Make wedding cakes for everyone or pay penalties.
So ordered administrative law judge Robert N. Spencer on Friday of Masterpiece Cakeshop, a bakery in suburban Denver. The ACLU hauled shop owner Jack Phillips into court at the Colorado Civil Rights Commission last year on behalf of Charlie Craig, 33, and David Mullins, 29. The married couple wanted a wedding cake to celebrate in Colorado, but the cake-maker refused to make a wedding cake for a same-sex marriage, citing his religious beliefs.
The order requires the bakery to “cease and desist from discriminating” against gay couples, NBC reported. The judge did not issue a financial penalty in this case, but said any continued discrimination would draw a fine.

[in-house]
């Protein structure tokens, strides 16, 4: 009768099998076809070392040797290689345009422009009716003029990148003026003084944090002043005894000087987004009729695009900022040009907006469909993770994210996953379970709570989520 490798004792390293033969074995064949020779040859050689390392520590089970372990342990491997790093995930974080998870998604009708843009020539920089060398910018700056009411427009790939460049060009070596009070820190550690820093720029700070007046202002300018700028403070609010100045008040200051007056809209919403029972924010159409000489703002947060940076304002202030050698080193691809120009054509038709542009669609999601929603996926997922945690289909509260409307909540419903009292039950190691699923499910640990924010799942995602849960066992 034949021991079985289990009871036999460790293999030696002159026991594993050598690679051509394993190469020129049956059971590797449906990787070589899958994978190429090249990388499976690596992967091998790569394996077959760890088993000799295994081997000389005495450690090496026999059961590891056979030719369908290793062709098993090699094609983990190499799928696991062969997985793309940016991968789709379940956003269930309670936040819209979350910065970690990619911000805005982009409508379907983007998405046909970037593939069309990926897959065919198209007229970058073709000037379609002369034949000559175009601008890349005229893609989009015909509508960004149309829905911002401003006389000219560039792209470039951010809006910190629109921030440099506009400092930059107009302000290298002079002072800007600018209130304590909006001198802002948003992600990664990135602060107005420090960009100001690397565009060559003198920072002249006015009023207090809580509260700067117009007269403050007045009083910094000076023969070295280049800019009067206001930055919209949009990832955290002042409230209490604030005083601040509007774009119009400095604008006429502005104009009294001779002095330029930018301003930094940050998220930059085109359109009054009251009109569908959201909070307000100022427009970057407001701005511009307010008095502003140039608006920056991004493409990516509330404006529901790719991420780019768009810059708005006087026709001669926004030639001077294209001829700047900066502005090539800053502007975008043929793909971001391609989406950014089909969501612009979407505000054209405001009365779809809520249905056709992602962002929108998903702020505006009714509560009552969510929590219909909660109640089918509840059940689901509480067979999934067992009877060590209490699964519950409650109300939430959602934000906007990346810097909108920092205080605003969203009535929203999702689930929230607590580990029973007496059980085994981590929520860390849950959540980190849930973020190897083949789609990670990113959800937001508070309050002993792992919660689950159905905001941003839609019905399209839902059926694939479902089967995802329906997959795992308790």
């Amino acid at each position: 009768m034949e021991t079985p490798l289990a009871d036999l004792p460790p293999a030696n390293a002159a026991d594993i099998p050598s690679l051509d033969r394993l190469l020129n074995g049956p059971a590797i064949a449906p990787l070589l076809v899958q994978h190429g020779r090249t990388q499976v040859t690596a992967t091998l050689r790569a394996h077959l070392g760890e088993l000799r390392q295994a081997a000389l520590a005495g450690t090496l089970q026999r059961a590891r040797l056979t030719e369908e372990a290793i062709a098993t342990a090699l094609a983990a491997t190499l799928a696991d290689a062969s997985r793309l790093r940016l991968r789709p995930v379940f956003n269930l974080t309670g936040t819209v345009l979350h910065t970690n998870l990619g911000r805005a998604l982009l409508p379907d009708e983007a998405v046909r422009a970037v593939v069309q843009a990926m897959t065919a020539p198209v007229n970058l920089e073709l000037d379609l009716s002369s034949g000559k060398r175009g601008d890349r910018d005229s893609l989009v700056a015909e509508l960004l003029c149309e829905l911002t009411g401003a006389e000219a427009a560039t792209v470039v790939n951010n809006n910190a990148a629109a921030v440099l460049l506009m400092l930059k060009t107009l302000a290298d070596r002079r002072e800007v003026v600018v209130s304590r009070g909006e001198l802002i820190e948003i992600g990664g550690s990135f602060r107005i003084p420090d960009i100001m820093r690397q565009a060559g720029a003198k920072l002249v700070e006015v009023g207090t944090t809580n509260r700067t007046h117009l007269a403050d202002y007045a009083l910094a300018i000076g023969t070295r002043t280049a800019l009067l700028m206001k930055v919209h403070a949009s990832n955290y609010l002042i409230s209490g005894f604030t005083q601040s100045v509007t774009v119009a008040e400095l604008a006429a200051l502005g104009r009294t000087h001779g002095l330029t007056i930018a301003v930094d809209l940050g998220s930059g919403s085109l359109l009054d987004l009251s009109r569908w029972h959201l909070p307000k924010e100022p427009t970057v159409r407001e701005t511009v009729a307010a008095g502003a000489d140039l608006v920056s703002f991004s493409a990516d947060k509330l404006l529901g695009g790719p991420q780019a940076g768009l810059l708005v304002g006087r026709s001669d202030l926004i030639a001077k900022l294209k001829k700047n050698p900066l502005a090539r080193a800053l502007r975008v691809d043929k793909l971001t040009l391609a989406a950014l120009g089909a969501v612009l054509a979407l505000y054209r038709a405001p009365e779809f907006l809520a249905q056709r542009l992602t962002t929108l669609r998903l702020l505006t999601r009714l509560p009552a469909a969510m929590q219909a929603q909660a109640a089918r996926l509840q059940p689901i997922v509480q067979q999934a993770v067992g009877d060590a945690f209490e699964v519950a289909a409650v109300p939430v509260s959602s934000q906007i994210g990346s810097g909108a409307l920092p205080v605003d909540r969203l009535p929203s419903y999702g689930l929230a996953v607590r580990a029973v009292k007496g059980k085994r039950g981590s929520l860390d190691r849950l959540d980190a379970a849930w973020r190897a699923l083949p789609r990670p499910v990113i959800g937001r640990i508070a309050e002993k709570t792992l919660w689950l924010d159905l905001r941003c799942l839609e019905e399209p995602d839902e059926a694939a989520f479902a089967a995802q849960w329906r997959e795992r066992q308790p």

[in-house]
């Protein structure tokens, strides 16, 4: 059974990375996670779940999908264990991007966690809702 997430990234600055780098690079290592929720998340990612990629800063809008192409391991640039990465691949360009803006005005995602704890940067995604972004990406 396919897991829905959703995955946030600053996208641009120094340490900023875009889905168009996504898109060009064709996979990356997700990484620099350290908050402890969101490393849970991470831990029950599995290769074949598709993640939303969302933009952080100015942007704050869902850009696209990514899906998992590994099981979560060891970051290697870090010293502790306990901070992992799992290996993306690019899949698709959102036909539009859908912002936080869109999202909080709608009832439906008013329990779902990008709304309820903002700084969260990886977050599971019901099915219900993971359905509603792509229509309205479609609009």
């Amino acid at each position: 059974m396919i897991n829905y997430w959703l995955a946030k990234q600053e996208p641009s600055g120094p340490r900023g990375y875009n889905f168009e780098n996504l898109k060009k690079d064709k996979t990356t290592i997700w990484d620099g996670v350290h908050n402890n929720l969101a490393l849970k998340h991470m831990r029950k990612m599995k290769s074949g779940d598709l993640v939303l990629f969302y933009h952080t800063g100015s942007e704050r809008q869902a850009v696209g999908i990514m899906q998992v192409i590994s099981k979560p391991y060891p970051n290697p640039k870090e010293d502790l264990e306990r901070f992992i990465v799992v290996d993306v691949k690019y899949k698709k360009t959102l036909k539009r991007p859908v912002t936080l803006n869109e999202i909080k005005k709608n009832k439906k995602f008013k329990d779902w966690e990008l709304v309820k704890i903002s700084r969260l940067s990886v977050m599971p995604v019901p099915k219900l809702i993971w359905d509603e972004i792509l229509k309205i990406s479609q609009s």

In July 2012, as the case began to draw national attention, Phillips told the local CBS affiliate that “If it came to that point, we would close down the bakery before we would compromise our beliefs, so that may be what it comes to.”
Similar case have been popping up around the country as same-sex marriage becomes more common. A florist in Washington State stands accused of refusing service for a same-sex wedding, while an Albuquerque, N.M., photographer earned the ire of the state Supreme Court in August in a ruling that the business discriminated when it declined to photograph a same-sex couple’s commitment ceremony.